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How to Optimise Product Search in Your eCommerce Store


Want people to buy your products? Of course you do. That’s why you’re in business.

Yet there’s a basic truth many eCommerce store managers overlook.

For anyone to buy a product in your store, they’ve first got to find the product they need.

If you’re putting any barriers in the way of your customers finding the products they want, then you’re losing sales.

We all know the basics. You can SEO your website, so people are more likely to find you on Google. You can list your product on multiple channels, including Amazon and eBay, to give your products the best possible exposure.

But what about the customers who are shopping on your site?

Do you offer them a helping hand in finding what they want?

Or do you make them do all the legwork?

If you’re simply listing your products and crossing your fingers, then I’m sorry to break it to you, but you’re probably losing sales.

Helping Customers Find What They Need is Your Job

The Internet may be changing the retail landscape, but in terms of how customers find the products they want, not much has changed from the in-store retail experience.

In a real world store, customers have two options. They can:

  1. Browse the product displays until they find what they want.
  2. Ask a shop assistant for help finding a specific product.

To maximise sales, shops must display products in an attractive, easy to browse way. They must also train staff to offer quality customer service.

Online stores are much the same.

Customers can browse through products until they find what they want. Or they can go to the search bar to ask for help finding a specific product.

To maximise sales in your eCommerce store, you must make your store easy to browse.

That means sorting your products into relevant categories, and having quality images and descriptions of your products on your site.

Browsing customers are often “just looking” and will only buy something if it takes their fancy. The more attractive you make your products – with the right images and copy – the more likely they are to buy.

You must also make sure your search bar is up to scratch.

Let’s have a look at how to do that.

Simple Tips to Optimise Your Search Bar

Make your search bar easy to find. Don’t bury it in the footer of your website, or hide it away on your product pages. Display your search bar prominently on your homepage, directly beneath your store banner.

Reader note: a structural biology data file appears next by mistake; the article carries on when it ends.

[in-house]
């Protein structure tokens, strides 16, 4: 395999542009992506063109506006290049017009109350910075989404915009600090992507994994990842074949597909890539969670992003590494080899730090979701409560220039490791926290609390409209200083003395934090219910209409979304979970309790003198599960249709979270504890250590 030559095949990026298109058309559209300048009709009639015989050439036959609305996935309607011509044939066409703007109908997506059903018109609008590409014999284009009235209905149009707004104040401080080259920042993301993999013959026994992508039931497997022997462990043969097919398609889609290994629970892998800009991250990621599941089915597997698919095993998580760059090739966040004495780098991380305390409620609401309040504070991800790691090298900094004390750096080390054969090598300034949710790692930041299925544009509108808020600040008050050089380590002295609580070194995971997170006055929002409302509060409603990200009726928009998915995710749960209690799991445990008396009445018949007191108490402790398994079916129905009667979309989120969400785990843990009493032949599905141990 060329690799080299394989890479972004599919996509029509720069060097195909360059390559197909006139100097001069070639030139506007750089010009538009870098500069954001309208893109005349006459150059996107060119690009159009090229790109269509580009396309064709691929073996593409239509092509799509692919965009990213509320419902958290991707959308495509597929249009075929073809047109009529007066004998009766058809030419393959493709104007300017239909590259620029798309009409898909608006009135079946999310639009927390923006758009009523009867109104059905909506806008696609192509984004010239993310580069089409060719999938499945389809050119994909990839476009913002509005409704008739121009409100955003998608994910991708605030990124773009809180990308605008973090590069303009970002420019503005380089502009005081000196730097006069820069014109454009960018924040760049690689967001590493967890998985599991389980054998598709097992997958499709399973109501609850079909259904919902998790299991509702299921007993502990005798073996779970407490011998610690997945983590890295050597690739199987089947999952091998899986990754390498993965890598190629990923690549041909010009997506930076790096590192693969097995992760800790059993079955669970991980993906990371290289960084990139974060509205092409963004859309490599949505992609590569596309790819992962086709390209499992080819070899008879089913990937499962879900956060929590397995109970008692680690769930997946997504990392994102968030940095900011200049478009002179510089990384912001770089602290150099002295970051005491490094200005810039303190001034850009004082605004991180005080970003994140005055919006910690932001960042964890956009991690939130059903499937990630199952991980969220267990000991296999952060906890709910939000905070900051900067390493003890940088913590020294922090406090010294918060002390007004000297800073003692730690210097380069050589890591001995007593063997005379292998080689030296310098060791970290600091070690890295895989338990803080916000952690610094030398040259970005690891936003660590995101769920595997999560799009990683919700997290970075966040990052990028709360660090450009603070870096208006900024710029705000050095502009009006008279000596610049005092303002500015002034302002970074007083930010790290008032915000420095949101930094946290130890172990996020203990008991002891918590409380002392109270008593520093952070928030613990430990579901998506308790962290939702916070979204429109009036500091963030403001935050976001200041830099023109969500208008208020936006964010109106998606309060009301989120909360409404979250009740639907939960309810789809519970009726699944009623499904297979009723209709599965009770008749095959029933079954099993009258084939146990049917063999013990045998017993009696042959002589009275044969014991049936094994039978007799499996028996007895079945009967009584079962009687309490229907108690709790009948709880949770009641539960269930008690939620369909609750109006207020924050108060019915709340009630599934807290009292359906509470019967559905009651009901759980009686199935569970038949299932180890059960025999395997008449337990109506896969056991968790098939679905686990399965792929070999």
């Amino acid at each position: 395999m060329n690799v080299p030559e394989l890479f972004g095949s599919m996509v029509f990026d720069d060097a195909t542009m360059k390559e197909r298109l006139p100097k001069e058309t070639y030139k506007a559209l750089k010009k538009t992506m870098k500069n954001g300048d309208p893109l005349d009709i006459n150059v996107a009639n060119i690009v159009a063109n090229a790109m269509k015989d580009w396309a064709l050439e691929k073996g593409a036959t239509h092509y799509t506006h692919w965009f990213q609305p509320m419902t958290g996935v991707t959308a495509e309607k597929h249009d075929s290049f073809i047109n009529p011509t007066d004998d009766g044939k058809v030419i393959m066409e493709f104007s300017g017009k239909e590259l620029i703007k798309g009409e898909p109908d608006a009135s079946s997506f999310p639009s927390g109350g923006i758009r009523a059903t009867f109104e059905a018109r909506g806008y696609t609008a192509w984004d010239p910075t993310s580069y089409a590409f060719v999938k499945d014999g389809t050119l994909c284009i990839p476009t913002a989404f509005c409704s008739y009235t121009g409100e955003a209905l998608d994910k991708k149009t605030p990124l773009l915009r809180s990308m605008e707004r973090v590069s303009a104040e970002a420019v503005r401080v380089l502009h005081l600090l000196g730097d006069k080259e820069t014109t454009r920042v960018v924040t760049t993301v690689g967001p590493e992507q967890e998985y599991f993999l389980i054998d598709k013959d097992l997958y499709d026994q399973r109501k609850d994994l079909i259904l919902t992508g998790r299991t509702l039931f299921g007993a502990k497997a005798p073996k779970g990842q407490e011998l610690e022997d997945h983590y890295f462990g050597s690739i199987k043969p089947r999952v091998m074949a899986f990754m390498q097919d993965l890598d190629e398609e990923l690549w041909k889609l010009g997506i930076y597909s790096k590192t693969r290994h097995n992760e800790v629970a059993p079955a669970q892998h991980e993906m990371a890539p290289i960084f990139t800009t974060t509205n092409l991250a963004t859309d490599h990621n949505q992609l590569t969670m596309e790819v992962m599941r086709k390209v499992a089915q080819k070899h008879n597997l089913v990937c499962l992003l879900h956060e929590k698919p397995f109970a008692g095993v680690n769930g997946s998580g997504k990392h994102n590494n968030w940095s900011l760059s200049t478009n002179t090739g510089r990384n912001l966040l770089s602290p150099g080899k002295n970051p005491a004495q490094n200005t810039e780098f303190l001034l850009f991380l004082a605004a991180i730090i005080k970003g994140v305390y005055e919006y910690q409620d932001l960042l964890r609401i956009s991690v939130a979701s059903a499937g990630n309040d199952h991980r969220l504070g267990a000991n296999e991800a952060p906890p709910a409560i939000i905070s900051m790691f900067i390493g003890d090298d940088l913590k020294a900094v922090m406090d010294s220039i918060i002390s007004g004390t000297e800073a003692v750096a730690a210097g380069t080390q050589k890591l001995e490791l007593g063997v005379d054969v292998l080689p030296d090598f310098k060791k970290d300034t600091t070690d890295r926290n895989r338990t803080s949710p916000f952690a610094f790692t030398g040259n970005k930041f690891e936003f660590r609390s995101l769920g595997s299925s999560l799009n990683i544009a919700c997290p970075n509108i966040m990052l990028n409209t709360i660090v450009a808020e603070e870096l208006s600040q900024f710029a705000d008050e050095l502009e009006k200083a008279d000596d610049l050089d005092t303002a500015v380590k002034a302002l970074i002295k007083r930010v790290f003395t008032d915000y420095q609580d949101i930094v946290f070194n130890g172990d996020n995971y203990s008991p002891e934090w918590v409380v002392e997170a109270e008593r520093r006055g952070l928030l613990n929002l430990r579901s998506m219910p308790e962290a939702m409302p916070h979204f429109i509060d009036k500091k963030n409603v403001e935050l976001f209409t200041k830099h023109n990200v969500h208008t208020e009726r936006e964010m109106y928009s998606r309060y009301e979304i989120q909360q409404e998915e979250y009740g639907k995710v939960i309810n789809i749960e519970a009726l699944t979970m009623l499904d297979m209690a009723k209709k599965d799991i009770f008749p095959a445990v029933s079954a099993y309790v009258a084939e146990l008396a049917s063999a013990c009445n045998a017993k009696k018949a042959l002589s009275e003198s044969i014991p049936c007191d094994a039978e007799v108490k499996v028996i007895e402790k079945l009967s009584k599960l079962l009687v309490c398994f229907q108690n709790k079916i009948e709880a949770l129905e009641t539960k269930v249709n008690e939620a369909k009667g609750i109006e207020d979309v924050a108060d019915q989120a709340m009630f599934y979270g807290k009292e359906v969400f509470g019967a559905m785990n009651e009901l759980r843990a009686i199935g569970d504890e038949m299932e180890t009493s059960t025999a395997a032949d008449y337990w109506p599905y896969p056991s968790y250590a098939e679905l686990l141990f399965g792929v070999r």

Today’s web shoppers expect an easy to find search bar, and if they don’t see one in the first couple of seconds, they’ll go elsewhere to find what they need.

Keep your product listings customer focused. Even if you use an advanced product search engine, it’s only as intelligent as the data you provide it with. Work with a copywriter, or learn copywriting skills, to make your product titles, descriptions and keywords relevant to your customers. Describe your products in the language of your customers. If you’re unsure about this, do some market research.

Businesses often think in terms of the features of products, whereas customers are mainly interested in the benefits. How does the product help them?

(Top tip: Use Google’s free keyword tool to find out how customers search for the products you sell).

Maintain your data feeds. Unless you keep your data updated, including price, stock, size and technical details for every product in your inventory, your store’s search will give customers irrelevant results, or overlook relevant products that you could be selling to them.

Enable filtering and sorting. This is especially important for stores selling hundreds of similar items. Allow customers to filter search results by category, price, brand, etc to help them quickly find what they need and make the purchase.

Sorting is likewise important. Can your customers sort search results by price, popularity or relevance?

Is your search optimised?

Does your search act as a virtual shop assistant and help customers find what they need? Or is it getting in the way of them doing their shopping, and driving them elsewhere?

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Written by David Masters

Latest posts by David Masters see all

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